Typical sonication systems for supplying a relatively large environment, such as in a conference room on the one hand, or a concert stage in a hall or even in the open air, on the other hand, all have the problem that a real-location reproduction of the sound sources has to be ruled out anyway because of the small number of speaker channels commonly used. But even if a left channel and a right channel are used in addition to the monochannel, the problem concerning the level still remains. For example, the back seats, i.e. the seats far remote from the stage, must obviously be supplied with sound just the same as the seats close to the stage. If, for example, speakers are arranged only at the front in the auditorium or at the sides of the auditorium, an inherent problem will be that persons sitting close to the speaker will perceive the speaker as excessively loud so that the persons at the very back will still be able to hear. In other words, due to the fact that individual supply speakers are perceived as point sources in such a sonication scenario, there will be persons who will claim that the sound is too loud, whereas the other persons will say that it is not loud enough. The persons for whom it is usually too loud will be those persons sitting very close to the point source-like speakers, whereas those persons for whom it is not loud enough will be seated far remote from the speakers.
To avoid this problem at least to some extent, an attempt has therefore been made to locate the speakers higher up, i.e. above the persons sitting close to the speakers, so that at least they will not be fully exposed to the full sound, but so that a considerable amount of the sound of the speaker will propagate above the heads of the audience and will therefore not be perceived by the members of the audience at the front, on the one hand, and will still provide a sufficient level for the members of the audience further at the back. In addition, this problem is met by linear array technology.
Other possibilities consist in running on low level so as not to put too much strain on the persons in the front rows, i.e. close to the speakers, so that there will then obviously be a risk that the sound again will not be loud enough further at the back in the room.
With regard to the directional perception, the whole issue is even more problematic. For example, a single monospeaker, for example in a conference room, will not enable directional perception. It will enable directional perception only if the location of the speaker corresponds to the direction. This is inherently due to the fact that there is only one single speaker channel. However, even if there are two stereo channels, one can, at the most, fade over, or cross-fade, between the left and right channels, i.e. one may conduct panning, as it were. This may be advantageous if there is only one single source. However, if there are several sources, the localization, as it is possible with two stereo channels, will only be roughly possible within a small area of the auditorium. Even though there is a directional perception even with stereo, this will only be the case in the sweet spot. With several sources, this directional impression will become more and more blurred, in particular as the number of sources increases.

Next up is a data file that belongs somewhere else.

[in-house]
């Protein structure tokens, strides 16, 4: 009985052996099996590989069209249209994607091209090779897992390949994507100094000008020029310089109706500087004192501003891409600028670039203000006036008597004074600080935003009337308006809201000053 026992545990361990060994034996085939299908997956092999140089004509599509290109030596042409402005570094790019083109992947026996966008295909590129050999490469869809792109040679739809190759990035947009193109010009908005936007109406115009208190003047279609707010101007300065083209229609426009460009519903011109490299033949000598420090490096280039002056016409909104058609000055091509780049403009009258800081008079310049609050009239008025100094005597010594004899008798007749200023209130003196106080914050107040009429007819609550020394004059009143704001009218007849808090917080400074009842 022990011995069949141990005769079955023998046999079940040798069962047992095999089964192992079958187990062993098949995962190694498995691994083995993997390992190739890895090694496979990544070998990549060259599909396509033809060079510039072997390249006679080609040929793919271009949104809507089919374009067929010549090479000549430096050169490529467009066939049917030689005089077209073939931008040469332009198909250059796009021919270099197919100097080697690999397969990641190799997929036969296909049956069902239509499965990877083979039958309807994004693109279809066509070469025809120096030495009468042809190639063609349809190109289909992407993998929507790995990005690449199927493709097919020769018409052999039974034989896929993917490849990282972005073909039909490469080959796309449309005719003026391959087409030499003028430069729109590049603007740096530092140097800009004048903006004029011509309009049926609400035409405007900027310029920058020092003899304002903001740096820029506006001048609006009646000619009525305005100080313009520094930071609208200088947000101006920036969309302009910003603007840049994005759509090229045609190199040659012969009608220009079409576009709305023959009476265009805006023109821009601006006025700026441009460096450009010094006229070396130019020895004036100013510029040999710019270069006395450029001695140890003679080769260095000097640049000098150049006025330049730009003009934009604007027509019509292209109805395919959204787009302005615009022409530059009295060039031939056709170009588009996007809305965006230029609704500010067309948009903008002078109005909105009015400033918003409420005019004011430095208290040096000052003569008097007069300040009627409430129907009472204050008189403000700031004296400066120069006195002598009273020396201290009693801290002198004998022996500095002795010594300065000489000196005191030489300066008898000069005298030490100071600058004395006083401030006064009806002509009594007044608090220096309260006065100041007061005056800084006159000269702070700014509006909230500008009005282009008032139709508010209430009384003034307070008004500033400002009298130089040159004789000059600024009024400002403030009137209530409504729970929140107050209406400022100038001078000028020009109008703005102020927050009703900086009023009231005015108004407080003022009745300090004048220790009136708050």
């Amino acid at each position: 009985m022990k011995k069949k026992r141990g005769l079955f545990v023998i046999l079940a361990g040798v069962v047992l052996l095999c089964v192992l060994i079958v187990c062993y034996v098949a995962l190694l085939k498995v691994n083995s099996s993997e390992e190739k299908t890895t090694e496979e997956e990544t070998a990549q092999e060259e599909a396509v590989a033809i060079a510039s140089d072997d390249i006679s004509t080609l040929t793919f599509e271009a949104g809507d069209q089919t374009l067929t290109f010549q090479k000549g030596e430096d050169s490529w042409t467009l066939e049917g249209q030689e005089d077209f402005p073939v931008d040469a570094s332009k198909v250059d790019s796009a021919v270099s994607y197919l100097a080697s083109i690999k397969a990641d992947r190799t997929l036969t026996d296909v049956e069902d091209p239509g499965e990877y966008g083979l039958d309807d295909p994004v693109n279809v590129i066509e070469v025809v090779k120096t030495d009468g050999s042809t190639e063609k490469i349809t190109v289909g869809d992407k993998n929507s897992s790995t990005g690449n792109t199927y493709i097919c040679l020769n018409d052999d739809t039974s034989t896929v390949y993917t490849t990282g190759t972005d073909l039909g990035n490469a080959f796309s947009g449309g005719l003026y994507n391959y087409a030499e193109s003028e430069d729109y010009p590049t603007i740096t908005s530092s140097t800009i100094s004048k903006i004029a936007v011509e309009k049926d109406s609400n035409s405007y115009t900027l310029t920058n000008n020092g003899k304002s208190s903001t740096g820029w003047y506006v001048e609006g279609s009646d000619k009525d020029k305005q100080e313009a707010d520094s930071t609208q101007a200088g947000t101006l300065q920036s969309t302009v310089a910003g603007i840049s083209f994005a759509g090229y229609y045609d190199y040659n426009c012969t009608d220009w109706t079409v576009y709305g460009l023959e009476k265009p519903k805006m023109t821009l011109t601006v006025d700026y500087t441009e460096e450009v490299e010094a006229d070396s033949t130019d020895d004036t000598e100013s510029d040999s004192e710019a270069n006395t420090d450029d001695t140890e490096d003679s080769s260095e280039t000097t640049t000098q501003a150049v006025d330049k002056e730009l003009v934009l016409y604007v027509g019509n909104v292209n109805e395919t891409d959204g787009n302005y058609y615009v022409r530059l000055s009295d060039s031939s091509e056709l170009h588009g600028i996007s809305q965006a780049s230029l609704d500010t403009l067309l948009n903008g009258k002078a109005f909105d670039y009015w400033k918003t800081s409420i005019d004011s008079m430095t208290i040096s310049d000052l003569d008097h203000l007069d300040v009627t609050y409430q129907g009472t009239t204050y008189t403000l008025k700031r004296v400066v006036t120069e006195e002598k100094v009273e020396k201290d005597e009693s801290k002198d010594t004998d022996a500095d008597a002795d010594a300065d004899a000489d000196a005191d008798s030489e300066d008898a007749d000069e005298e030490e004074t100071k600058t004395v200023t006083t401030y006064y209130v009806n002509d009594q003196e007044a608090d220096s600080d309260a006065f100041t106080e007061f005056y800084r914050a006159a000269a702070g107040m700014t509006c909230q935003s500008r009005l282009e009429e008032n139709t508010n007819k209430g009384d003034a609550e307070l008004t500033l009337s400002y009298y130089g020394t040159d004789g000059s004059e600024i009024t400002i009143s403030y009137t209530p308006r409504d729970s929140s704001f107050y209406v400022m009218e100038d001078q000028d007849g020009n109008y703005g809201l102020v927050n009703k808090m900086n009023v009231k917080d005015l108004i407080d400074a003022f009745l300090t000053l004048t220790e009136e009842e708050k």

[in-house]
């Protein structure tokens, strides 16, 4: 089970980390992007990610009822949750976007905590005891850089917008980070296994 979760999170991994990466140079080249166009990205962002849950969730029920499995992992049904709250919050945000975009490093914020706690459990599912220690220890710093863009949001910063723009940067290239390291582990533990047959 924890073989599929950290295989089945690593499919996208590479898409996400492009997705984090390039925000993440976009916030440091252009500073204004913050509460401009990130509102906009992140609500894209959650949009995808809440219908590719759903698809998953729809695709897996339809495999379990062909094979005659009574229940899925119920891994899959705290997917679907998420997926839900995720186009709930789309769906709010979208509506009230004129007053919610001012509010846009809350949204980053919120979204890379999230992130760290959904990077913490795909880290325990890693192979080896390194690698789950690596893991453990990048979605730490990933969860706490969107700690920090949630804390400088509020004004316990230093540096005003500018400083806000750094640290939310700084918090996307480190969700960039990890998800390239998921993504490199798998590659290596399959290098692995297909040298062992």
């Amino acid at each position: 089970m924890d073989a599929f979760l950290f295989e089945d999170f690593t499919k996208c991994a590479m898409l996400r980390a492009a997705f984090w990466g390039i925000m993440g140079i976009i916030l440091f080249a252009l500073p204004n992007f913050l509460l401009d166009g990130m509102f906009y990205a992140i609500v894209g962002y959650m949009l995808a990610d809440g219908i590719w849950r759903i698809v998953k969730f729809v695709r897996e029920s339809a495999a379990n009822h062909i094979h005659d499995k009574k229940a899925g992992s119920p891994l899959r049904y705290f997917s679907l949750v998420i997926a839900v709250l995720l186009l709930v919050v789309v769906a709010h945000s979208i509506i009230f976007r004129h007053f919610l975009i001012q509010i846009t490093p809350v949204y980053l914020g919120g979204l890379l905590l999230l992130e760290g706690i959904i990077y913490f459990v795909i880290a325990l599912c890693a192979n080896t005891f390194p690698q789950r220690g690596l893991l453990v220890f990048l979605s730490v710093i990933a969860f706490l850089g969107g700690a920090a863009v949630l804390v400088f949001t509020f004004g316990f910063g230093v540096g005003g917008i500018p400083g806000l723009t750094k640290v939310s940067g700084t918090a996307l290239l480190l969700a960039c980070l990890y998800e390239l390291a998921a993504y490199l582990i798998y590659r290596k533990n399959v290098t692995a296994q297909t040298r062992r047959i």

In other scenarios, in such medium-sized to large auditoriums supplied with a mix of stereo or mono, the speakers are located above the audience, so that they will not be able to reproduce any directional information of the source anyway.
Even though the sound source, i.e., for example, a person speaking or a theatre actor, is on stage, he/she will be perceived from the speakers which are arranged laterally or centrally. In this context, natural directional perception has been dispensed with. One is already satisfied when the sound is sufficiently loud for the audience at the back and is not unbearably loud for the audience at the front.
In specific scenarios, so-called "support speakers" are also employed which are positioned in the vicinity of a sound source. In this manner, one tries to restore natural position finding on the part of the hearing sense. These support speakers are normally triggered without delay, while stereo sonication via the supply speakers is delayed, so that the support speaker is perceived first, and localization is made possible in accordance with the law of the first wave front. However, even support speakers exhibit the problem that they are perceived as a point source. On the one hand, this leads to there being a deviation from the actual position of the sound emitter, and also to there being a risk that for the audience at the front the sound will be all too loud again, whereas for the audience at the back, the sound will all be too low.
On the other hand, support speakers will enable real directional perception only if the sound source, i.e. for example a person speaking, is located in the immediate vicinity of the support speaker. This would work if a support speaker was built into the lectern and if a person speaking was standing at the lectern, and if in this reproduction space it was out of the question that anybody ever stood next to the lectern while performing for the audience.